•The Ecclesiastical Insurance Group: Ministry Bursary Awards Scheme
The EIG Bursary Award Scheme is open to those in full time stipendiary ministry in a Christian church and can provide a grant towards a work-related project, contribute to a study course away from a demanding ministry, or support research in the UK or abroad. EIG write that “Due to the nature of their work and the demands of busy ministries, most members of the clergy rarely manage to make sufficient time to carry out imaginative projects to improve their ministries or to simply take time to refresh themselves through a spiritual journey. The Ministry Bursary Awards are here to help them achieve just that.” Successful applicants have used their awards to help fund projects such as travel, study courses and pilgrimages, as well as periods of reflection and retreat. The closing date for applications for awards for each year is generally the end of September of the previous year.
•The Alexis Trust: Small grants (c£50) for Christian based activities. Write to Prof D W Vere, 14 Broadfield Way, Buckhurst Hill, Essex, IG9 5AG
• The St. George’s Trust: Grants to people involved in the service of the Church of England and churches in communion with her, including clergy grants towards sabbatical expenses.
• Women may also make applications to: the Women’s Continuing Ministerial Education Trust
•The American Memorial Chapel Travel grant seeks to foster understanding and the exchange of ideas between members of the clergy in the UK and USA, by allowing a member of the clergy to take a study tour to the USA for up to four weeks.
Please do inform the Head of Learning and Ministry Development of any other useful sources of funding you come across so that these can be shared more widely via this website.
8. How can you get the most out of a sabbatical?
Three important dimensions of a sabbatical are renewal, retreat and rest. While the word ‘sabbatical’ is now used in secular institutions to mean only a time of professional development, in the church, we should not lose sight of its roots in rest and renewal. Every sabbatical will be unique, but it is good to consider these three elements when preparing the proposal.
This is the element of professional and ministerial development which might well take the greatest part of your three months. It is usually the key element in the sabbatical. It can involve some element of learning, probably through study and theological reflection. It should be designed to widen horizons or deepen thinking in a particular area, rather than simply revisiting familiar territory. Most people have some idea of what they want to do with this time, but it is good to ensure that it is something which benefits a variety of needs, including your own ministry now, and in the future, and the wider work of the church.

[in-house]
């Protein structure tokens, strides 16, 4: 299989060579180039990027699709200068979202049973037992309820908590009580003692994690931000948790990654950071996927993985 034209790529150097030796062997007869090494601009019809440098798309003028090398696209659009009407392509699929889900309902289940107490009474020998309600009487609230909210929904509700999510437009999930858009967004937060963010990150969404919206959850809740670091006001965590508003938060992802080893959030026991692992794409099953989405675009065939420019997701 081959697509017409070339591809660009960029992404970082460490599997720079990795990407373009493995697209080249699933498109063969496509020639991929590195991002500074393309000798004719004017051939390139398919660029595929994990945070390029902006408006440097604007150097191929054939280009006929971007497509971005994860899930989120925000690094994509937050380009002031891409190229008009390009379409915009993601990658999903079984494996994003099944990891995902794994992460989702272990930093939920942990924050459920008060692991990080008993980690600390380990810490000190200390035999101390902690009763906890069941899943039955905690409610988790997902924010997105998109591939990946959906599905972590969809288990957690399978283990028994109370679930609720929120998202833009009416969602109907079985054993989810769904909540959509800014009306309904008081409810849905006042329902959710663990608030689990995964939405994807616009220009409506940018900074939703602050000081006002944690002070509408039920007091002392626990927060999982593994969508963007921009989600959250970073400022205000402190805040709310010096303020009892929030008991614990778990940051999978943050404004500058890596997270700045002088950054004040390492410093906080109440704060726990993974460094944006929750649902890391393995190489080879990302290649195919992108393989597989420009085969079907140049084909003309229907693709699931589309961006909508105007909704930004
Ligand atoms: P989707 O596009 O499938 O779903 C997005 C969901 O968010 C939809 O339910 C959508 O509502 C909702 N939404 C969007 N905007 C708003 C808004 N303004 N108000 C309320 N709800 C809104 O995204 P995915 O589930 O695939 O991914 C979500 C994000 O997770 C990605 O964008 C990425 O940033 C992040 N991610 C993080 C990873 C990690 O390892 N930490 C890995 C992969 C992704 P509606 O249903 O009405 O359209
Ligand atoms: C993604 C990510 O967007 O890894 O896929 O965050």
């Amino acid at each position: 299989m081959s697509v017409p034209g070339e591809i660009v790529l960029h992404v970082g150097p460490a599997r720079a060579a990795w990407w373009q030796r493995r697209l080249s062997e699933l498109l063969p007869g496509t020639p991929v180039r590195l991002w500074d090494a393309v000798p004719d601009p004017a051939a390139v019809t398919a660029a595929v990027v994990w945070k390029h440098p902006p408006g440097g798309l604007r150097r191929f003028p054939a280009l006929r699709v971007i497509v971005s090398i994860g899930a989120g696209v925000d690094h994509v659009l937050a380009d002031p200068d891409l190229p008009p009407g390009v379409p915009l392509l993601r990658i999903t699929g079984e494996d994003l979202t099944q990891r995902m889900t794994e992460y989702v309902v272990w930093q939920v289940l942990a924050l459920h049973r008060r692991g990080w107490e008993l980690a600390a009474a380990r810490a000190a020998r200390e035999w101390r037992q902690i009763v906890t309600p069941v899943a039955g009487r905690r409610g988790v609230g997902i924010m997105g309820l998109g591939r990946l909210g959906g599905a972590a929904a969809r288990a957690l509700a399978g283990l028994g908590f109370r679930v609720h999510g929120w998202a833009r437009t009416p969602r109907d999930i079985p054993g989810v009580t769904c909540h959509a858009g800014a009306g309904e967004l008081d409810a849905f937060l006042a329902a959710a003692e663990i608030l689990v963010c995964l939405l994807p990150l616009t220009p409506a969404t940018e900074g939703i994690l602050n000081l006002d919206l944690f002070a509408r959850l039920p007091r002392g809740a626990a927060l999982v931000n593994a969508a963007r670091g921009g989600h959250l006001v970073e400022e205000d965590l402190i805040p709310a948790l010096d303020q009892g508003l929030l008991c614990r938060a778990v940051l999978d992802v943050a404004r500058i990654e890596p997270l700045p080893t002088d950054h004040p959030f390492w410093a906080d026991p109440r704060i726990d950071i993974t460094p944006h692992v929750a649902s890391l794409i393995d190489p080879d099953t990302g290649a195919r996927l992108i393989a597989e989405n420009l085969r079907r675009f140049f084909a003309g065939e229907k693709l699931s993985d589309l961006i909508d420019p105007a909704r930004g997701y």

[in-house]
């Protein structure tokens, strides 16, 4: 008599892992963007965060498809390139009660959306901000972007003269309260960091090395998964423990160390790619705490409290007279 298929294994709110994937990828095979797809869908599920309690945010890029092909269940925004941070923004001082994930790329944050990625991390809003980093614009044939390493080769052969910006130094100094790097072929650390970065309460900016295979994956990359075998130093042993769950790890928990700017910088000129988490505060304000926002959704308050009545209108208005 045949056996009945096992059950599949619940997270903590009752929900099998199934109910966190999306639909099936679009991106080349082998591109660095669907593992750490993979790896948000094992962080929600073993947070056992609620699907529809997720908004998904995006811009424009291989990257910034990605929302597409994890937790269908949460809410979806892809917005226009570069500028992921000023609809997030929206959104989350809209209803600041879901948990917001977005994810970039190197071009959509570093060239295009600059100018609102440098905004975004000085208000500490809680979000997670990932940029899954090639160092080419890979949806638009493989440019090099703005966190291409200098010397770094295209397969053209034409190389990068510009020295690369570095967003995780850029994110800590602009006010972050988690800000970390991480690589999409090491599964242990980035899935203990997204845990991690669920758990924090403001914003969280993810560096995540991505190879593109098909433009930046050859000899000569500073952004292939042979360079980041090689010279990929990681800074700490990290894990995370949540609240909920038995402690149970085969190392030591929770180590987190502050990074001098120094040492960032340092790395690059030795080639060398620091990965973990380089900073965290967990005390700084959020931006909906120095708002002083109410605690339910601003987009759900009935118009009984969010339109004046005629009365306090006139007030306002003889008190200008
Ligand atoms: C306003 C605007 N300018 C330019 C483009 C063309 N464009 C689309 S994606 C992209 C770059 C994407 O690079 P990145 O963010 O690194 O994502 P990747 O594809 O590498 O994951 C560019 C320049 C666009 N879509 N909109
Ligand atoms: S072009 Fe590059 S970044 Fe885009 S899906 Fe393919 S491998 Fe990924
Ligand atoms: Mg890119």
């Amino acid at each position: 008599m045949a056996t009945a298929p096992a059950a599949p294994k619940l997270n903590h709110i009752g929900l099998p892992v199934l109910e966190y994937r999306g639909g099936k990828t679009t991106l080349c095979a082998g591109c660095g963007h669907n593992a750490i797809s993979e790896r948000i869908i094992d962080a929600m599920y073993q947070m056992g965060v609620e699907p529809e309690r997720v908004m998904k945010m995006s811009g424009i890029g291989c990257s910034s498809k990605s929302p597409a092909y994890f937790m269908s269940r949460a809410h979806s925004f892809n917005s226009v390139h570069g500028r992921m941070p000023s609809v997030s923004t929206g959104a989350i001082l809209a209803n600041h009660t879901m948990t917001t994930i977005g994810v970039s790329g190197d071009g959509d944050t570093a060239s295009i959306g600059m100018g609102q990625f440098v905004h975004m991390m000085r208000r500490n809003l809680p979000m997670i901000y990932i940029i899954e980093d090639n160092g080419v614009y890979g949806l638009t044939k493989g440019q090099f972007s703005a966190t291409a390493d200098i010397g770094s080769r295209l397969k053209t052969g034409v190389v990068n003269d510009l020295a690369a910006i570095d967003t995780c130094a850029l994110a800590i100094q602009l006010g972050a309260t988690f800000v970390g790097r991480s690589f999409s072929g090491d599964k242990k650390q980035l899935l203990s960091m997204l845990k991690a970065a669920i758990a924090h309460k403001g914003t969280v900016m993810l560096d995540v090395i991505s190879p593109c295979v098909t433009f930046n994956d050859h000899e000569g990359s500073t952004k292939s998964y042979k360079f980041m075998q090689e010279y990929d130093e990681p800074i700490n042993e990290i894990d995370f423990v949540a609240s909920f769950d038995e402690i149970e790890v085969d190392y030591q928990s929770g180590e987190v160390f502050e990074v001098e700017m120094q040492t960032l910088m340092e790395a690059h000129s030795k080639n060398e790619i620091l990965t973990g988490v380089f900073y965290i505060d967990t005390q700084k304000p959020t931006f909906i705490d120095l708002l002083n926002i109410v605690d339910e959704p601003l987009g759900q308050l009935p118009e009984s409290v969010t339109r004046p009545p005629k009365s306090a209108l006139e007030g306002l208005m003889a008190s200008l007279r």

The sabbatical should include some time for retreat. For some people that may mean going on an organised “Retreat”. But there are other ways of retreating. The principle is that some time of your sabbatical should be set aside for you and your own relationship with God. This means retreating from church, work, family and responsibility to refresh your own personal spiritual life in a way which is best for you. It is wise to discuss this element with your spiritual director or mentor if you have one.
A sabbatical is not a holiday, but it is appropriate and necessary that the three months includes some time of physical rest and refreshment. And ideally, plenty of fun and laughter! It can be helpful to include a few days at the beginning of your time for rest to adjust to a change of pace and prepare yourself to get the best from your sabbatical. But when you take rest is your choice. .
9. What is required for reporting on a sabbatical?
You will not be asked to produce a report, but you should review your learning, development, self-discovery, vocational insights with a suitable person soon after your sabbatical. A suitable person might be your line manager, area dean, archdeacon, or bishop. Please let the Head of Learning and Ministry Development know who you will use and if a member of the coaching team would be helpful in debriefing. Likewise, incorporating it into ongoing MDR processes and your learning development plan is vital.